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San Francisco becomes largest city in U.S. to ban fur sales

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Some of the new furs on sale at B.B. Hawk on Tuesday March 20, 2018. (Kevin N. Hume/S.F. Examiner)

San Francisco became the largest city in the nation Tuesday to ban the sale of fur clothing, following the lead of West Hollywood and Berkeley.

The Board of Supervisors approved the ban in a unanimous vote and it will go into effect in January 2019.

Supervisor Katy Tang, who introduced the fur sale ban legislation, amended the proposal before the vote to allow retailers who have fur in their existing inventory to be able to sell it until January 2020 if the fur was ordered before March 20, 2018.

“More than 50 million animals are violently killed each year around the world to support the fashion industry,” Tang said in a statement after the vote. “San Francisco is a city with progressive values where we believe in the rights of all people as well as all living things – and it is not right to allow this practice to continue.”

In adopting the ban, the board stood up against business advocates and the fur industry who warned of a loss of millions of dollars and jobs.

Estimated fur sales in San Francisco range from $11 million to as high as $40 million. A ban would most impact the estimated 30 retailers in the Union Square area who sell fur products.

Instead, the board sided with animal rights advocates and groups like People for the Ethical Treatment of Animals, or PETA, who sent hundreds of letters to board members supporting the ban and decrying the abuse of animals by fur farms.

It’s estimated more than 50 million animals are killed every year throughout the world for their fur and 85 percent of pelts come from fur farms. There were 275 mink farms operating in 23 states in the United States in 2013, which produced about 3 million pelts valued at more than $300 million.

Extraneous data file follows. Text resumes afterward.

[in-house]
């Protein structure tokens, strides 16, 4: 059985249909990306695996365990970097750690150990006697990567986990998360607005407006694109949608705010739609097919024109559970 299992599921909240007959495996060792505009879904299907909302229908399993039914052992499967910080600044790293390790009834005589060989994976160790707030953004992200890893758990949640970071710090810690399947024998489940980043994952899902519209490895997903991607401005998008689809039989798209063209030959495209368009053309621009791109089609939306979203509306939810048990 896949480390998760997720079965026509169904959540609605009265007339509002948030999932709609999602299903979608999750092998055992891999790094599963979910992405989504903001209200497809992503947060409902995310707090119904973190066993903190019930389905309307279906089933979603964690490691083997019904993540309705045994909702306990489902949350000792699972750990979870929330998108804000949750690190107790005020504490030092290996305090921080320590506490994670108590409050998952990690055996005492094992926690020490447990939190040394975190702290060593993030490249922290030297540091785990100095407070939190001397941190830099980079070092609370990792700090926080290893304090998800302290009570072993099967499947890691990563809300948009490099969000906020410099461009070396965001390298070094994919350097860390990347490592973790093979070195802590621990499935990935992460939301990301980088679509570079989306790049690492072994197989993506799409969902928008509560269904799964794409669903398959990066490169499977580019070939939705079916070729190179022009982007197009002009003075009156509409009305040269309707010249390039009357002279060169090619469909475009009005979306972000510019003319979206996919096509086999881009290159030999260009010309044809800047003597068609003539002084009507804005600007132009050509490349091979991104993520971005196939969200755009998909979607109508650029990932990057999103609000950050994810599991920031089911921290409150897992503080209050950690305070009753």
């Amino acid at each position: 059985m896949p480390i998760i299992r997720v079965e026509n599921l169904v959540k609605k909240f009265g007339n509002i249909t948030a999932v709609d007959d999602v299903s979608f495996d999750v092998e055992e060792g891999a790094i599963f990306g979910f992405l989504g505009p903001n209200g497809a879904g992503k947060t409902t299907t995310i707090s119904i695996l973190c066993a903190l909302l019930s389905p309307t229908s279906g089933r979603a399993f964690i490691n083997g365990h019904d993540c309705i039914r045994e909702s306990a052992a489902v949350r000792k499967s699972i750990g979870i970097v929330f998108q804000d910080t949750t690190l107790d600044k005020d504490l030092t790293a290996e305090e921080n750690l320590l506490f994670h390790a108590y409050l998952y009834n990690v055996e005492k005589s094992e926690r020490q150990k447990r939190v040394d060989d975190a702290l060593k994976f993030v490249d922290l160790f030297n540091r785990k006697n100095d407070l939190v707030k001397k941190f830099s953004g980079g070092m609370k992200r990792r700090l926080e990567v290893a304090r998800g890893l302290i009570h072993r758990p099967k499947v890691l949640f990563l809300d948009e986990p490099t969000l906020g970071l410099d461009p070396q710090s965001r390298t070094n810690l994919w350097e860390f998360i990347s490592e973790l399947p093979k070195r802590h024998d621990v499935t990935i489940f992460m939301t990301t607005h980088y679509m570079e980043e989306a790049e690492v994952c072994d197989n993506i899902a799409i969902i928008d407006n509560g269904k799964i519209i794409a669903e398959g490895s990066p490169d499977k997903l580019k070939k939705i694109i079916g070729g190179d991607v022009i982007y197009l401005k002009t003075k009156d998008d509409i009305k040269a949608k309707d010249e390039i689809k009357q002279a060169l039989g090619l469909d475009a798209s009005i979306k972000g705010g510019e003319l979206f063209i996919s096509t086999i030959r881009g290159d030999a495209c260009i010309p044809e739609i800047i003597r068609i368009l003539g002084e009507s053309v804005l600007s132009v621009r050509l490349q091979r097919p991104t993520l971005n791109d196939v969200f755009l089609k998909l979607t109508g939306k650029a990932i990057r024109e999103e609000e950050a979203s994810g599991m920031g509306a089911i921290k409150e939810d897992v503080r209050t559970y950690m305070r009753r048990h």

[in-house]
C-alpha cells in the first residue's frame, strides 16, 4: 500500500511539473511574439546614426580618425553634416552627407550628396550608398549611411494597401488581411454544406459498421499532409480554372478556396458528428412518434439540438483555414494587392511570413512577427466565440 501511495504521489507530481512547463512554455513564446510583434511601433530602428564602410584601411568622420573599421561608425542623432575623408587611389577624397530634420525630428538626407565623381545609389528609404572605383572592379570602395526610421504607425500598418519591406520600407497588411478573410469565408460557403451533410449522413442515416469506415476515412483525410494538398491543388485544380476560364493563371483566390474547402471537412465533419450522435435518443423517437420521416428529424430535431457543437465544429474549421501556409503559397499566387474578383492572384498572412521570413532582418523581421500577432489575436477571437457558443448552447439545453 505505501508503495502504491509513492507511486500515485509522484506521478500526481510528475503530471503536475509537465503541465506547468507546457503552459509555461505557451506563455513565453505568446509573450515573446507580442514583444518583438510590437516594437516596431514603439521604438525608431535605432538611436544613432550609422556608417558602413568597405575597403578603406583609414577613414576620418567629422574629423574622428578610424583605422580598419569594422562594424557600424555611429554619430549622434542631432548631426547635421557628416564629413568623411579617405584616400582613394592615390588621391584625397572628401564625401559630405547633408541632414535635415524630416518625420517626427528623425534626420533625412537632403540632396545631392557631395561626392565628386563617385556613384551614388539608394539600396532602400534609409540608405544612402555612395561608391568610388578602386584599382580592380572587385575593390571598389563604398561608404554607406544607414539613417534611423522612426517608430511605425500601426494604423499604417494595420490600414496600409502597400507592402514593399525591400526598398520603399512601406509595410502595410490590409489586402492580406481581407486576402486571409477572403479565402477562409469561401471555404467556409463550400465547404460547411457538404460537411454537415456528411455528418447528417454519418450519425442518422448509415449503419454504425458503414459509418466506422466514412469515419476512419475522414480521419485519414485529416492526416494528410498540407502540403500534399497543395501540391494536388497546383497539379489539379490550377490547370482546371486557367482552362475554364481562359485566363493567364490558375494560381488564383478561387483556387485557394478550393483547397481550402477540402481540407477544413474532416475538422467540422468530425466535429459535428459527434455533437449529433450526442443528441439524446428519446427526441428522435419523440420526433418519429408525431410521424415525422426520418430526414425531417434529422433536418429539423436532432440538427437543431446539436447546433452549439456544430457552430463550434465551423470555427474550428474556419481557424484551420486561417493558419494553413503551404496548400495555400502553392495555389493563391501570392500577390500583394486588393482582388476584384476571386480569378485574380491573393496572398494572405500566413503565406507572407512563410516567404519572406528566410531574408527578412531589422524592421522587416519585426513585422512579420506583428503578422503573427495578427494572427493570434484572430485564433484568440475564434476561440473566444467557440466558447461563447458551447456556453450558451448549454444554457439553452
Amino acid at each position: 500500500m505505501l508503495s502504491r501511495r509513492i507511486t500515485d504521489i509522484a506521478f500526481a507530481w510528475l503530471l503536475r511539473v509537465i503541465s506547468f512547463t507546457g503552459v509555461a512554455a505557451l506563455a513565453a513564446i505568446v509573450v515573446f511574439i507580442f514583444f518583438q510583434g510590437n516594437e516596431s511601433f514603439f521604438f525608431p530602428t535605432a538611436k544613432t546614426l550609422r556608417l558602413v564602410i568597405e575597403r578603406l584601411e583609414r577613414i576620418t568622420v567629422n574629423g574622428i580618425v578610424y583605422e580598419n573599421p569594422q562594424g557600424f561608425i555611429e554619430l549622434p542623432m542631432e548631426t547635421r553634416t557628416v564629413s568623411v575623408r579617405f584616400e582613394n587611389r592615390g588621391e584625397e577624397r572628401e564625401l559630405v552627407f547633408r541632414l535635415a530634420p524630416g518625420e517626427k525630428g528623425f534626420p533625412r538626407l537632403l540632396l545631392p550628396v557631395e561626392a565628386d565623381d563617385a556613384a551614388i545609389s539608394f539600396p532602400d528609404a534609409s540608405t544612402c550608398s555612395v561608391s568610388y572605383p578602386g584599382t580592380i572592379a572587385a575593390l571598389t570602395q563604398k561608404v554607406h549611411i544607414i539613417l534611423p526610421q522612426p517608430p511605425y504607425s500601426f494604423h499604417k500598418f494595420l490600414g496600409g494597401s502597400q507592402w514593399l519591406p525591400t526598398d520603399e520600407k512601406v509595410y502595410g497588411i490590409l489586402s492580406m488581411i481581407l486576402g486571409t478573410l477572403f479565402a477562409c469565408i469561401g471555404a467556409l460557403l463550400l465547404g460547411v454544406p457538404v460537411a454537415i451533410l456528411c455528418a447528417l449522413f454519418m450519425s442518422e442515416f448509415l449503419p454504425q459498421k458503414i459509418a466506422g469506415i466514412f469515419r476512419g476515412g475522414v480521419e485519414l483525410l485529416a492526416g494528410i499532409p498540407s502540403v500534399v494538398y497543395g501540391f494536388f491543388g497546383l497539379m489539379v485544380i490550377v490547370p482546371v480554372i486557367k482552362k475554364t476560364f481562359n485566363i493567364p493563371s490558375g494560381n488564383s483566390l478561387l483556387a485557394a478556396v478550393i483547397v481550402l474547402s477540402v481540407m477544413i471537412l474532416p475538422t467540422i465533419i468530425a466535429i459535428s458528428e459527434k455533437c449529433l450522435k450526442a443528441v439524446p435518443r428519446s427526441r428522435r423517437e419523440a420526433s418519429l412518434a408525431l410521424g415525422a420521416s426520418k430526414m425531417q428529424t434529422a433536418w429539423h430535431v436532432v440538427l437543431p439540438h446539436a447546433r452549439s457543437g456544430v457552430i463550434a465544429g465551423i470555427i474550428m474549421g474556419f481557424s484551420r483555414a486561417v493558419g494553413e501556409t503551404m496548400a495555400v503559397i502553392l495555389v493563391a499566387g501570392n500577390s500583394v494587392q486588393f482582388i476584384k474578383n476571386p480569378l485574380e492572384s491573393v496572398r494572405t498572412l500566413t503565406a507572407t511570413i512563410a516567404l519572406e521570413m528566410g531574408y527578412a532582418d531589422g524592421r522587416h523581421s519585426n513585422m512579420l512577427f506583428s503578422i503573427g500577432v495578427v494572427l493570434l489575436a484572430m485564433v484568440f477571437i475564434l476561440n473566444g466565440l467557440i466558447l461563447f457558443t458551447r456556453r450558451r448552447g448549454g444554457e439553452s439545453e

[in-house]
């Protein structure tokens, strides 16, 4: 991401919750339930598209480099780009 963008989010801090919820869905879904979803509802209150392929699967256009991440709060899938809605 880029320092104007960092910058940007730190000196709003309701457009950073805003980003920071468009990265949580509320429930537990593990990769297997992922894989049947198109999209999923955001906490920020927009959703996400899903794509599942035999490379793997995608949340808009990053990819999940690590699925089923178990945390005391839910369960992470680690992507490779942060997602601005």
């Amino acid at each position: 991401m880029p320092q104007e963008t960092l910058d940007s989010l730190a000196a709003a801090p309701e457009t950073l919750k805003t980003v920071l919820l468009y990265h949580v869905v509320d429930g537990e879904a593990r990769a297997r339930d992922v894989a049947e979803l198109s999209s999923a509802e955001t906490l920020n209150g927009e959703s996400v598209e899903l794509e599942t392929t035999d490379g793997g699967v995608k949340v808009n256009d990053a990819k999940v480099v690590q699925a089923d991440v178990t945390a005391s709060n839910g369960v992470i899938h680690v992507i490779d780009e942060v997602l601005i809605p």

The ban doesn’t apply to other animal products like leather or lambskin or wool. Second-hand shops could continue to sell used fur products. Violators of the ban could face penalties of up to $1,000.

Karin Flood, executive director of the Union Square Business Improvement District, called the vote “disappointing.”.

“It is concerning that San Francisco’s values, while important, when in conflict with the City’s health and economic vitality still win out,” Flood told the San Francisco Examiner.

Jim Lazarus, of the San Francisco Chamber of Commerce, said they had hoped to convince Tang that if she was going to move forward with ban she should give businesses more time and phase it in, such as by first banning mink coats and then, in a few more years, accessories.

“It’s a changing world,” Lazarus acknowledged. But he said “the question is what time do you give your local businesses to comply and not go out of business.”

“It will have a major impact, especially on small boutique shops,” he added.

Animal rights advocates celebrated the vote and said San Francisco’s stature as a fashion center will boost the movement.

“This historic act will usher in a new wave of animal rights legislation across the globe,” Wayne Hsiung, co-founder of Direct Action Everywhere and Compassionate Bay, said in a statement.

One seller of furs, Benjamin Lin, owner of B.B. Hawk in SOMA, said he is considering leaving The City after more than three decades. “I like this location,” Lin said.

Lin said he could keep his fur repair shop in The City and find a small site for new fur sales outside of The City nearby. Or move altogether. “The next choice is pack up and move to Dallas.”

The International Fur Federation and the Fur Information Council of America wrote a seven page letter to the Board of Supervisors last week opposing the measure. They argued The City should allow fur sales if they meet the criteria of a proposed “Furmark Certification” program. The program would document fur products through the supply chain to prove “that the product has met the highest standards in environmental responsibility and the continued humane treatment of animals.”

The letter warned that the ban “would result in the loss of millions of dollars in tax revenues and jobs as well as the likely increase in retail vacancies in the city’s core” but that it also “sets a very dangerous precedent in opening the door for further actions against leather and wool, already the focus of active animal rights campaigns.”

The industry may sue over the ban.

Mayor Mark Farrell backs the legislation. “I fully support the Supervisor Katy Tang’s legislation and plan to sign it when it crosses my desk,” Farrell said.

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